A fight to the death in theatre of the absurd

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The Independent Online
The battle for Southern Water looks like developing into theatre of the absurd. Pointless and wasteful though fight-to-the-death duals invariably prove, neither Scottish Power or Southern Electric is likely to back off. The prices being bid stretch credulity. As the stakes rise, there is every prospect of the winner seriously overpaying.

From this side of the fence at least, both offers look equally questionable. Scottish Power's bid is little more than a glorious piece of management empire-building south of the border, a noble enough cause no doubt, but of no ultimate value to anyone.

And Southern Electric's bid looks defensive, half-hearted and a little bit desperate. It probably wouldn't be bidding at all but for the threatened Scottish encroachment on its territory. Certainly its claim that "the business sense of the deal sticks out like a sore thumb" is curious. If that were the case why did Southern consider merging with Midlands Electricity, then dally with South Western Electricity, and finally get to the stage of reading the banns with National Power only for Ian Lang to put his oar in. It now emerges that all these alternatives were no more than flirtatious preparations for the "real thing", that attractive young lass from next door, Southern Water.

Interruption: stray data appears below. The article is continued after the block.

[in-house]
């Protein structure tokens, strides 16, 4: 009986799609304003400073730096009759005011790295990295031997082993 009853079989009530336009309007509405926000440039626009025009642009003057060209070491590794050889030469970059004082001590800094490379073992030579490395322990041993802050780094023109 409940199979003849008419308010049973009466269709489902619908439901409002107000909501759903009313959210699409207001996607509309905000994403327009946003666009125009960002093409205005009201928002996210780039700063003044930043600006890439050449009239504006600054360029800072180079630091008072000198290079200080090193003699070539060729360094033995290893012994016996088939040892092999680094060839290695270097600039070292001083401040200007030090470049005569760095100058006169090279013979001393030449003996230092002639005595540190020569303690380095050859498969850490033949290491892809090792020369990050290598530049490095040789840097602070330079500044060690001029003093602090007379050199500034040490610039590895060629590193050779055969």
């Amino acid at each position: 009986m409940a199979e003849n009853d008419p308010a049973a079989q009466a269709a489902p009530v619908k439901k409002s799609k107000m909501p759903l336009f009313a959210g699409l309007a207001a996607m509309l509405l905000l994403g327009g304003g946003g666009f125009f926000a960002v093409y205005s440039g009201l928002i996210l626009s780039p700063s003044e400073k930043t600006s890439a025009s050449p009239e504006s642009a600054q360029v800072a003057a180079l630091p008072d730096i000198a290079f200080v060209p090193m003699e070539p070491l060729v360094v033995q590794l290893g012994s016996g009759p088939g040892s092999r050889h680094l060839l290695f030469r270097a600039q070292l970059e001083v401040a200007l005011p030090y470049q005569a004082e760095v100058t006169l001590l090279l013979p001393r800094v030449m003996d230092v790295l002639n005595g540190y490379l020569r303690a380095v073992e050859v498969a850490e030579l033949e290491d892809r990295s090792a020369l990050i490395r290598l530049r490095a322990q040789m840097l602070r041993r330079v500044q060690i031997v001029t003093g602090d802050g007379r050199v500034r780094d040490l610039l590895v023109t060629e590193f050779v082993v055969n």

Whatever Southern's management now thinks, its own shareholders are feeling just a little bit uncomfortable. Overnight Southern's position has been transformed from bid target to bidder. Not many months ago, investors were being offered pounds 9.60 a share by National Power. Yesterday its bankers were underwriting a bid for Southern Water at 655p a share. A few sore thumbs there.

With 10 per cent of the stock now firmly in the Southern Electric camp, Scottish plainly has a bit of a hill to climb. Would it not be better to beat a statesman-like retreat now and bid for somebody else? After all, there are plenty of other English water companies, lots more fish in the pond. Here are two reasons why Scottish is unlikely to be following this course - not unless there is a sudden rush of common sense to the head, anyway. One is that much time and effort has already been invested in bidding for Southern Water. It would be just too exhausting to start all over again. Another is that even if it did, Scottish could easily find itself in exactly the same position, with the water company of choice receiving a defensive bid from the local electricity company. So fight to the death it is. Southern Water's shareholders must be finding it hard to believe their luck. What fun.

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